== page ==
A Truly Bad Seed Born Sept. 1957 in Warracknabeal, Victoria, Australia, Nicholas Edward Cave showed his outsider tendency early. He and his friends dressed in drag for the last day of school and hit anybody that made fun of them with handbags. Filled with bricks.
The Sacred and the Profane The violence continued when Cave first made an impact on the music scene as part of the post-punk group The Birthday Party. He would exchange blows with the audience, including hitting people with mic stands. Cave balanced this sin somewhat by drawing lyrical inspiration from the Old Testament.
Cave Writings Cave is truly multitalented. Besides writing lyrics and poetry, he’s also taken a crack at novels—And the Ass Saw the Angel was Time Out magazine’s book of the year in 1990—and screenplays, including the 2005 Western The Proposition. He was also tabbed by Russell Crowe to write the sequel to the blockbuster Gladiator. “I wanted to write an anti-war film,” Cave told The Guardian, “and use Gladiator as a raging war machine. He died in the first one so he comes back as the eternal warrior. It ended up in Vietnam and the Pentagon.” That’s a slight departure. The studio rejected the idea.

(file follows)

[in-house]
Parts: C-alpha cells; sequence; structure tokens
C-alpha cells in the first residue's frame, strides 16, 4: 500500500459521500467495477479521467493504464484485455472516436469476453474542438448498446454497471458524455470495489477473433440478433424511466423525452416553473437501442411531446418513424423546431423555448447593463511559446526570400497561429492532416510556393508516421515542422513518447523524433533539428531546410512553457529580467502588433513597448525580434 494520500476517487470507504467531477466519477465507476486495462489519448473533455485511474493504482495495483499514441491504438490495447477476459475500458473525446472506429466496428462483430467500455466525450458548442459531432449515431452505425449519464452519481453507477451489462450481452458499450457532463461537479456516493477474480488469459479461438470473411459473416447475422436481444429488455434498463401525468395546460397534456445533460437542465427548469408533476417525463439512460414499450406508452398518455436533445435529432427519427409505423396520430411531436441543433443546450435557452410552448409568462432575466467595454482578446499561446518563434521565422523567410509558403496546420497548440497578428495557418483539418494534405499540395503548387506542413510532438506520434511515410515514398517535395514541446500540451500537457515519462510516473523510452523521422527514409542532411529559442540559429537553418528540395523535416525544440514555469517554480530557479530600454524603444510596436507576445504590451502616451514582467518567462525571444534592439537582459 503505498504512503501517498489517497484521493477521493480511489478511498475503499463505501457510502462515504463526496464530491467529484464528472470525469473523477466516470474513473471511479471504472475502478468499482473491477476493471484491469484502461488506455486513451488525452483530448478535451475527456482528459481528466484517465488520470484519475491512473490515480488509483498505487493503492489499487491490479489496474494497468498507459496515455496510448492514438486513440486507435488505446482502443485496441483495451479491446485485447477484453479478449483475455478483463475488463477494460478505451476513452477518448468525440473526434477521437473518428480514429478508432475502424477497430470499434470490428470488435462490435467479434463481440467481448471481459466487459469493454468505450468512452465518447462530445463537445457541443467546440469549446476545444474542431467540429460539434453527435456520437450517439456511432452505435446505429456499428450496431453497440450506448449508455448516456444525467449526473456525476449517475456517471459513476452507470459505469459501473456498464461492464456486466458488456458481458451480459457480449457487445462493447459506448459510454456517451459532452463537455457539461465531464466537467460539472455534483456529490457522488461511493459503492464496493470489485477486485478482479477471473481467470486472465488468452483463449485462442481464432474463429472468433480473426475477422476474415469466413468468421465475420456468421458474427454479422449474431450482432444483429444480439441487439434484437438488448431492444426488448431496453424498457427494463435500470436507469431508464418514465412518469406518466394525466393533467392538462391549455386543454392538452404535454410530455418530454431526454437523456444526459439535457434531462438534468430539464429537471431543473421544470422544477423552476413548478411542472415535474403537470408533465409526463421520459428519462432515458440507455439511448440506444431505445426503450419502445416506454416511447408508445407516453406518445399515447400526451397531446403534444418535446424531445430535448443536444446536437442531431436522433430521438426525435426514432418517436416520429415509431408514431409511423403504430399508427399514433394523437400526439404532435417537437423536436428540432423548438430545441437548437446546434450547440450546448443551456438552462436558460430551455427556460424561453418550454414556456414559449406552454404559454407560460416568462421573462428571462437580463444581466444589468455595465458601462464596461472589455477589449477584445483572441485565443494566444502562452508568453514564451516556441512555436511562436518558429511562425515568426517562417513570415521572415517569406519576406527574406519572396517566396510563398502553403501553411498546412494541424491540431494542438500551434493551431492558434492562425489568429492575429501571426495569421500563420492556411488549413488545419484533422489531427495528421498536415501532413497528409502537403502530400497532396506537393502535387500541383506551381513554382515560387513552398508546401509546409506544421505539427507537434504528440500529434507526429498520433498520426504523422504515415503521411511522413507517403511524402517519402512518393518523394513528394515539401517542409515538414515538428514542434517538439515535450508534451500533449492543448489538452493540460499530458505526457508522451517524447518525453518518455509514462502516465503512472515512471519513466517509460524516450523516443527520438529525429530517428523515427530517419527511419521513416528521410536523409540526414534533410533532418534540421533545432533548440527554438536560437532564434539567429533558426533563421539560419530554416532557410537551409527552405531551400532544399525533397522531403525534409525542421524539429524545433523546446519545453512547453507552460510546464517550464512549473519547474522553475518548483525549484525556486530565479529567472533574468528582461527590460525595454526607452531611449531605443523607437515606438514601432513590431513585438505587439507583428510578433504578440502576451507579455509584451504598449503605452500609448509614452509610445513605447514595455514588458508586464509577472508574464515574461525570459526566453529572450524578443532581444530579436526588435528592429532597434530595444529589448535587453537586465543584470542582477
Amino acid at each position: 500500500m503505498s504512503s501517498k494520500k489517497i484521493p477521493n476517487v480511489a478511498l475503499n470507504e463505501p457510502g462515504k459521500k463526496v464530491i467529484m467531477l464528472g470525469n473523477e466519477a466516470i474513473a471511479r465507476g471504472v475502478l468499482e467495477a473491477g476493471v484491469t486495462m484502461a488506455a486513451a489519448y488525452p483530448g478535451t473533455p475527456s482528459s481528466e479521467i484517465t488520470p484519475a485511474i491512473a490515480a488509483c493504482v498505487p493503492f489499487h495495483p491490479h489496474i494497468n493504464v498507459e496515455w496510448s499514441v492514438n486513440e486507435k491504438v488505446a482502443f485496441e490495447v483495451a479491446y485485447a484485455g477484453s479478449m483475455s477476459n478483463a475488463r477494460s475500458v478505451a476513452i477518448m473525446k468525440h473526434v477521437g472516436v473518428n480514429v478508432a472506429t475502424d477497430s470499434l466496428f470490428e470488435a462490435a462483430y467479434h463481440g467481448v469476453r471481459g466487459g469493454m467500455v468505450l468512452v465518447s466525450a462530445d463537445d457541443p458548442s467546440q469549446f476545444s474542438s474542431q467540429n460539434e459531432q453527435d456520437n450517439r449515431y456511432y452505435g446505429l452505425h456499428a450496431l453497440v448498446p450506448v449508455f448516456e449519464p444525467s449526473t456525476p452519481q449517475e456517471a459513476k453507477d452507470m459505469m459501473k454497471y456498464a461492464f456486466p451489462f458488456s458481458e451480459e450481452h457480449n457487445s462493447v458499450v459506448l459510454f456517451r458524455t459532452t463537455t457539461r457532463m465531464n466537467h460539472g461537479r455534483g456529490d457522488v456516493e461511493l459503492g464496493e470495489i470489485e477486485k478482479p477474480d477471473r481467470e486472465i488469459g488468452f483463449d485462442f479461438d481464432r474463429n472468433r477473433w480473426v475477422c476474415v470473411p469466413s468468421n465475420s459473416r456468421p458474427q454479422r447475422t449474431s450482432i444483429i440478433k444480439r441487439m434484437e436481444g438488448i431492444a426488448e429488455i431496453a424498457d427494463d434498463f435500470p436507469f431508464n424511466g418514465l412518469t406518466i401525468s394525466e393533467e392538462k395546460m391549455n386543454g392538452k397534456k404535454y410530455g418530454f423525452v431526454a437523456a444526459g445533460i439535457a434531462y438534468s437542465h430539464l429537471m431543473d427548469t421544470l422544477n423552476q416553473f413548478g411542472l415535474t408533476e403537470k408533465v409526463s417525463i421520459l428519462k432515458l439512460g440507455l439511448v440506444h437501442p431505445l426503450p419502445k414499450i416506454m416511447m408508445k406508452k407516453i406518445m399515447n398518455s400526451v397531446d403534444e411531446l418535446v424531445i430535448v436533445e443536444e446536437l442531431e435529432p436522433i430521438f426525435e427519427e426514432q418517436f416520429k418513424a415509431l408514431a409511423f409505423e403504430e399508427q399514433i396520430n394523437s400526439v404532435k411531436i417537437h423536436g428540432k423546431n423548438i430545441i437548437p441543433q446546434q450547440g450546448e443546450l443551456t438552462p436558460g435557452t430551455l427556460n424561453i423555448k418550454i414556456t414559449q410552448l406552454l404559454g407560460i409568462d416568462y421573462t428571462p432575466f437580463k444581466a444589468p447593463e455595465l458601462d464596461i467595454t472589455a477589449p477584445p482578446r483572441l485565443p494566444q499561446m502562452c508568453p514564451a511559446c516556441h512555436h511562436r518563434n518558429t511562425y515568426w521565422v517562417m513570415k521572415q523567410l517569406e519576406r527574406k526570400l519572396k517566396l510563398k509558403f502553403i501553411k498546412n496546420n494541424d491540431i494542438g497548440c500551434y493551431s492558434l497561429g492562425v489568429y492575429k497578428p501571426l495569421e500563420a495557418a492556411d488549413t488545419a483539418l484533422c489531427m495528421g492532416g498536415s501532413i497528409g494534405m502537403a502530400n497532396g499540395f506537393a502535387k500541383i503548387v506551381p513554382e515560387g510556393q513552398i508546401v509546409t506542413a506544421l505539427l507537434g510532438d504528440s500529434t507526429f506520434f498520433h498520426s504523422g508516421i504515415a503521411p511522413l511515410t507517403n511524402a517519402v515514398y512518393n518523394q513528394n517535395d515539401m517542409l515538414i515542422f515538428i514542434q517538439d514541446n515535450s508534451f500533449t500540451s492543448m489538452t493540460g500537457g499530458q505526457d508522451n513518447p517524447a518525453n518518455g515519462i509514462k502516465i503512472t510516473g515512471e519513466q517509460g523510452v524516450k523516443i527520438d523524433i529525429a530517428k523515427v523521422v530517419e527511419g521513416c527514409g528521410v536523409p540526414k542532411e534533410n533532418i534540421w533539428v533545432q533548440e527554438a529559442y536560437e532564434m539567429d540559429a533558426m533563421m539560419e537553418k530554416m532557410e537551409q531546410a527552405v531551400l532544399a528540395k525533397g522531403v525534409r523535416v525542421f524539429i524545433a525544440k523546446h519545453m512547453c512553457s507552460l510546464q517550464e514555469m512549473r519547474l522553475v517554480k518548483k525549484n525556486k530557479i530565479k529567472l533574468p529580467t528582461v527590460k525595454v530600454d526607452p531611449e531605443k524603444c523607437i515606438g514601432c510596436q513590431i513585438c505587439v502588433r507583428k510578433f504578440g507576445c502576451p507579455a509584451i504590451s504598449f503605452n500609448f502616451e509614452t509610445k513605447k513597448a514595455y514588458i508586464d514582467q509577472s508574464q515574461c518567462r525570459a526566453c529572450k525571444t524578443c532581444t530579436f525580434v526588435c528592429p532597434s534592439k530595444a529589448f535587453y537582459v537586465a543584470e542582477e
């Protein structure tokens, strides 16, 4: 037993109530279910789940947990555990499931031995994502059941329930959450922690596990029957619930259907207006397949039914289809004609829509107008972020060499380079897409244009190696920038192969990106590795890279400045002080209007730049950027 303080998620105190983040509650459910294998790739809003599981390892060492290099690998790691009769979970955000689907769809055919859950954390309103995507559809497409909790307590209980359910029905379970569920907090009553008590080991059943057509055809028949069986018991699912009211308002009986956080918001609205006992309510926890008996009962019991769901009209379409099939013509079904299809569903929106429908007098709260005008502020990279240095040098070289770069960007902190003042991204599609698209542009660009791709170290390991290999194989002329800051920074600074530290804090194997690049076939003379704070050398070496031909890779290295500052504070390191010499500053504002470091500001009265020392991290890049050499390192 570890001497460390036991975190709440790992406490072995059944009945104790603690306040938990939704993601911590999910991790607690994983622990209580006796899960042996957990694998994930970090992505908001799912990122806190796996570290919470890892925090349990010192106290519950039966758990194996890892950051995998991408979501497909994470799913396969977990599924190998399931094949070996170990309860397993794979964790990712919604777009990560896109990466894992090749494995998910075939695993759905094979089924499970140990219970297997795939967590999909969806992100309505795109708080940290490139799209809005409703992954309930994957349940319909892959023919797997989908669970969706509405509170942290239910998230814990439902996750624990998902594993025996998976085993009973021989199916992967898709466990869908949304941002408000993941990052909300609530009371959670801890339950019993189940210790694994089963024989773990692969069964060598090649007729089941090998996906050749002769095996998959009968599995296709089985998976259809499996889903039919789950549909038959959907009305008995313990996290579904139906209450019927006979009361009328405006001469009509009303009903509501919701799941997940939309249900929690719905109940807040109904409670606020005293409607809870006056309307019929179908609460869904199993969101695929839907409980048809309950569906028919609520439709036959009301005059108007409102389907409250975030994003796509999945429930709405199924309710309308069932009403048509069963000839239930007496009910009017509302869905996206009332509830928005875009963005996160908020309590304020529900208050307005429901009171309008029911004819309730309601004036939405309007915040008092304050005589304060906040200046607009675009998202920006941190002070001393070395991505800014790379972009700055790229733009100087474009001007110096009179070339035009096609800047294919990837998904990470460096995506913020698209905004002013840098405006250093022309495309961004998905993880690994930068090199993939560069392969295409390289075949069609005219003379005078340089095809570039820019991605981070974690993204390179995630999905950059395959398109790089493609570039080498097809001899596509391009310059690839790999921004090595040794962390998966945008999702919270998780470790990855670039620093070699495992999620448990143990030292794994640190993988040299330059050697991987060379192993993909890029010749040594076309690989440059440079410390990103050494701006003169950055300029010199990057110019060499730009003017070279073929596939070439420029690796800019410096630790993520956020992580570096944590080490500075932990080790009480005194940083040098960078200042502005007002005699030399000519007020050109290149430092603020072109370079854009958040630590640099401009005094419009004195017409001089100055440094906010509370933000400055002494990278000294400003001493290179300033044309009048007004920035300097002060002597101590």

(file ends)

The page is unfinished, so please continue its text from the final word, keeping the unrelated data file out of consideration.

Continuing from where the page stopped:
Oh and The Drugs For the lengthy sessions needed to write And the Ass Saw the Angel, Cave powered himself with speed. He allegedly wrote lyrics using the blood from a hypodermic needle that he’d just used to inject himself with heroin. He was arrested for possession in 1988. He’s since given up drinking and doing drugs entirely.
Push the Sky Away The band’s on tour to support their 15th studio album, Push the Sky Away, their first without founding member Mick Harvey, the guitarist who followed Cave over from The Birthday Party. However, Barry Adamson, also late of The Birthday Party, rejoined the band after a 26-year hiatus. If the reviews are any indication—a rating of 81/100 on Metacritic.com based on 41 reviews—the band is still going strong.